That doesn’t raise shitloads of money for the cops though, so that’s a stupid idea.

  9. To add to Harry Haddock’s Ghost, other fines should be payable by:

    – officials who put a temporary speed limit up for overnight roadworks then leave it on in the morning, creating a jam for no reason
    – officials who put a temporary speed limit up for an accident and then leave it on after it’s clears, creating a jam for no reason
    – lanes coned off to protect the workforce, when no-one is working and when no hazard to traffic exists
    – plastic plod who close the road to retrieve a wing mirror
    – any official who signed off on “active motorways” should be fined for each death of a person stopped in what was the hard shoulder but is now an active lane

    and so on.

  10. It isn’t just outsized wheels you have to think about, car speedos actually measure the rpm of the drive shaft, so anything that alters the wheels’ circumference, wear, over/under inflation, different tyres to those specified by the maker, affects the accuracy of the speedo. Plod’s speedos laser the ground moving under the car.

  11. Lots more work for lawyers challenging the accuracy of the monitoring kit being used by plod. Lots more work for plod doing (and maintaining records of) regular testing to demonstrate accuracy of said kit. What’s not to like?

  12. If the police Quality manager (if they even have one??) is doing his job correctly the speed sensors will be calibrated and uncertainty budgets made for the procedures they use to measure motorists speeds. Add a little on to be sure and you have your allowable margin of error.

    Do police stations get ISO 9001 audited?

  13. If the police Quality manager (if they even have one??) is doing his job correctly the speed sensors will be calibrated and uncertainty budgets made for the procedures they use to measure motorists speeds.

    Two things mitigating against that though:

    1) They get more cash the more people they catch. Even if the devices aren’t fiddled, where’s the incentive to ensure they are accurate?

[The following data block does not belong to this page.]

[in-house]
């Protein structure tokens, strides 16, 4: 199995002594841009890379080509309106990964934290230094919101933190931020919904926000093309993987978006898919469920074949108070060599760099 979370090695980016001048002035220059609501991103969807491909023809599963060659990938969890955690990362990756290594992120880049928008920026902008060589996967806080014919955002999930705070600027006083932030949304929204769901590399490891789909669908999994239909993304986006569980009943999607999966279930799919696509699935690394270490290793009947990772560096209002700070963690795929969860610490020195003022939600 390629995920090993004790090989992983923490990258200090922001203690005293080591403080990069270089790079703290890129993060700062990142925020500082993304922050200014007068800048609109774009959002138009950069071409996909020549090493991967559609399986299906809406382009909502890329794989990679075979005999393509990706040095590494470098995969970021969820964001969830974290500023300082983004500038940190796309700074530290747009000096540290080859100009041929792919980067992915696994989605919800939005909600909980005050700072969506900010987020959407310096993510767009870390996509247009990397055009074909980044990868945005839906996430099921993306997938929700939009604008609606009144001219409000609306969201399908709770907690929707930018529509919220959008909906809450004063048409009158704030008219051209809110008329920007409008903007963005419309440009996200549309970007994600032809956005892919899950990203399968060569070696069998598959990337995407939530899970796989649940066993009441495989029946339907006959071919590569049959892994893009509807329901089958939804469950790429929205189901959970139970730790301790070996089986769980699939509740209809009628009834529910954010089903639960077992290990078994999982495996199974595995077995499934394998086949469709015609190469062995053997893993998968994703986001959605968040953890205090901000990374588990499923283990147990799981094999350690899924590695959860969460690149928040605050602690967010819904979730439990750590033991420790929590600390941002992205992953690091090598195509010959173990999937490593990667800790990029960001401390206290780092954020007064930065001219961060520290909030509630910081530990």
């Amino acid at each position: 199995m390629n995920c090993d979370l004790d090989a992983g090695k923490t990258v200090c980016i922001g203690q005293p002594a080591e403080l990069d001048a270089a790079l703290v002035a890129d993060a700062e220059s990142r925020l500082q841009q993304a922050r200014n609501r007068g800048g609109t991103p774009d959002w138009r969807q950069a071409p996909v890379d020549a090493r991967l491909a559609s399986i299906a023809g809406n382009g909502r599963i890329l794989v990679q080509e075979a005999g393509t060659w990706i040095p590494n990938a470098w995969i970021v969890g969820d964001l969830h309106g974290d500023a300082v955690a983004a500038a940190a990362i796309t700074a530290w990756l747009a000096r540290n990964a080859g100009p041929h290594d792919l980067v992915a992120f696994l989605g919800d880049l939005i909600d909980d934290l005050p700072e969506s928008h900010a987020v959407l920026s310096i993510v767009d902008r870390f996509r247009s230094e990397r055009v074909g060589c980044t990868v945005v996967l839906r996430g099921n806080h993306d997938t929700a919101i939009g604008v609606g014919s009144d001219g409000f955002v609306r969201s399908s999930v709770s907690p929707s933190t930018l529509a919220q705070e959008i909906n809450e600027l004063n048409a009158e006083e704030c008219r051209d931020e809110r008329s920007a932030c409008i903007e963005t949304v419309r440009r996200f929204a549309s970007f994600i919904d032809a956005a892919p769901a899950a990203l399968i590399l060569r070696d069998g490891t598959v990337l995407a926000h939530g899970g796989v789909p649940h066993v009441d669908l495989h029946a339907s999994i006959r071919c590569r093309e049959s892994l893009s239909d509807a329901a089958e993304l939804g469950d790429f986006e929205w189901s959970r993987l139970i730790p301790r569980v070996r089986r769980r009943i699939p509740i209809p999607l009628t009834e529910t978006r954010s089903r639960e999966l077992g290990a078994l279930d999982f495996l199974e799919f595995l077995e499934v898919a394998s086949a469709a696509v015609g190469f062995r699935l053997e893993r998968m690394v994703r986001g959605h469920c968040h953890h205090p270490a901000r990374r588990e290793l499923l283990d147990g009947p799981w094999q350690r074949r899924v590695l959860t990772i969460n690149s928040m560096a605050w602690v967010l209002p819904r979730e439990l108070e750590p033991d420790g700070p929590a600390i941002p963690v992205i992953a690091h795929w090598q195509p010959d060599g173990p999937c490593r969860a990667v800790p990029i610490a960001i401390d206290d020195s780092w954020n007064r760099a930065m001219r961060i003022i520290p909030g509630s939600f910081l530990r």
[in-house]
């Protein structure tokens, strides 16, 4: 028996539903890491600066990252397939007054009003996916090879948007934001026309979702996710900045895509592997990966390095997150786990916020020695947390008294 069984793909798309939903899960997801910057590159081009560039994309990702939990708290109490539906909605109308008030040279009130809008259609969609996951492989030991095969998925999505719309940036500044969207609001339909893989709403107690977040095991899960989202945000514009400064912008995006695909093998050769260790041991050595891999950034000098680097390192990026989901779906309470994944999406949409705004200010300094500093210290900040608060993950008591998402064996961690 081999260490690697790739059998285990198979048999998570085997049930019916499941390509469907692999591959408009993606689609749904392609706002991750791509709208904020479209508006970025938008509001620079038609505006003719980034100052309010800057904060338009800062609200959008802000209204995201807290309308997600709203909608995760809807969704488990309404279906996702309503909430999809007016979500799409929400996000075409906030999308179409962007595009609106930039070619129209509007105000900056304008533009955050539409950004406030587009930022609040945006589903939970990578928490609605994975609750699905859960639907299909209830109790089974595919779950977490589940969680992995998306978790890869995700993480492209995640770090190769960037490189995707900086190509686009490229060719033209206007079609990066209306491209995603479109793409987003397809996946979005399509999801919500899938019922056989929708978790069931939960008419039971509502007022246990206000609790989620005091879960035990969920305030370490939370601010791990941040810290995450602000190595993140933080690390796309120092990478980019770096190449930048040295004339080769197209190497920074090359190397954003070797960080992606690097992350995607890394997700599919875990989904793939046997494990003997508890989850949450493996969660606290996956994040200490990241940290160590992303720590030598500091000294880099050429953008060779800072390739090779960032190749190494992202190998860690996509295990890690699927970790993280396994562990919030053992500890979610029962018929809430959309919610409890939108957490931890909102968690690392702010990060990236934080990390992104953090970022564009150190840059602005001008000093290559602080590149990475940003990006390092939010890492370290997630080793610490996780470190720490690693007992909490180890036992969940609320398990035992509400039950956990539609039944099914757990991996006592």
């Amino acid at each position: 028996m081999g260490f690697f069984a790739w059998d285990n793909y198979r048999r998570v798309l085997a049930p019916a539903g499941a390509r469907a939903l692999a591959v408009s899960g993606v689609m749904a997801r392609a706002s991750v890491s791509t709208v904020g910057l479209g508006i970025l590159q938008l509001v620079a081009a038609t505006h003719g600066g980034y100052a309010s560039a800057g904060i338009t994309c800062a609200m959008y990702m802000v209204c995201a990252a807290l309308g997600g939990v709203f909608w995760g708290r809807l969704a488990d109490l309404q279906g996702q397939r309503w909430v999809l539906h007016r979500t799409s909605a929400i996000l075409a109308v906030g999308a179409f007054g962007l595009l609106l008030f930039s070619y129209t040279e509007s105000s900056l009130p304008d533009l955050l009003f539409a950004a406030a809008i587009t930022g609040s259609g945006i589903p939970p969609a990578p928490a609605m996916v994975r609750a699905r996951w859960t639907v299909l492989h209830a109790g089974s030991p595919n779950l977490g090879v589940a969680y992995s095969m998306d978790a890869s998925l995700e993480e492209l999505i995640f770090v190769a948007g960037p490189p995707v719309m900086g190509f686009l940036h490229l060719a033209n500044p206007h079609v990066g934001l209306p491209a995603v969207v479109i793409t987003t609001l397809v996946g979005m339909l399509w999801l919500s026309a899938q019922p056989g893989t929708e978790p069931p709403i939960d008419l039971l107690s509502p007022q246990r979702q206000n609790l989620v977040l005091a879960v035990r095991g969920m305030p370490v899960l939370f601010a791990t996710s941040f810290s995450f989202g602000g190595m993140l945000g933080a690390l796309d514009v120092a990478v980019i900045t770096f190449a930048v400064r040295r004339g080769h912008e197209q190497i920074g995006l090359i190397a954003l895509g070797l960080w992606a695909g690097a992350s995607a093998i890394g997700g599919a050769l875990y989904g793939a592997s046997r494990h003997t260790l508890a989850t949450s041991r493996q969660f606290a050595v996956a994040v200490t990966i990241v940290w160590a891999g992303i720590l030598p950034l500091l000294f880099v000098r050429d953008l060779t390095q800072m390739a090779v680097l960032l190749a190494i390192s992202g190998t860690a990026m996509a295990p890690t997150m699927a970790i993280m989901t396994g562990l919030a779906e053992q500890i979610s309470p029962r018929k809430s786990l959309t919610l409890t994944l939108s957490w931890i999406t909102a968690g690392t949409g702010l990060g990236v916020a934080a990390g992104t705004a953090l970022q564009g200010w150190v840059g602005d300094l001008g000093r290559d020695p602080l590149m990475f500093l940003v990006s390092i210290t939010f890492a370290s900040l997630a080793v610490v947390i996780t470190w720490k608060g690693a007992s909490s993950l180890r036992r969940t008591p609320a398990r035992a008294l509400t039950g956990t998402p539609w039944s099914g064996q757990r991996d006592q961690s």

2) How could someone who is prosecuted ever prove that the device used on the day was properly calibrated?

  14. UK speed limits are currently set to the nearest 10mph. There is no variability with weather or with light levels (including street lights now switched off as an economy measure by many local councils), visibility of hazards and road surface quality (eg pothole detection). Otherwise the arrangement would be grossly unreasonable by incorrect control and the contingent adverse effects on traffic flow.

    If we are to be so strongly regulated, I think speed limits would need be set to the nearest mph, according to a well understood and justified algorithm and with each short section of road having a specifically chosen speed limit.

    Such speed limits would have to vary with time and place as the weather, illumination, visibility etc changed. Computer controlled warning signs would be needed every few tens of yards.

    Furthermore, all accusations of speeding should allow defence that the set speed limit was unreasonably low for the prevailing circumstances – which should keep the magistrates’ courts nice and busy. The prevailing conditions would need to be logged with time and place.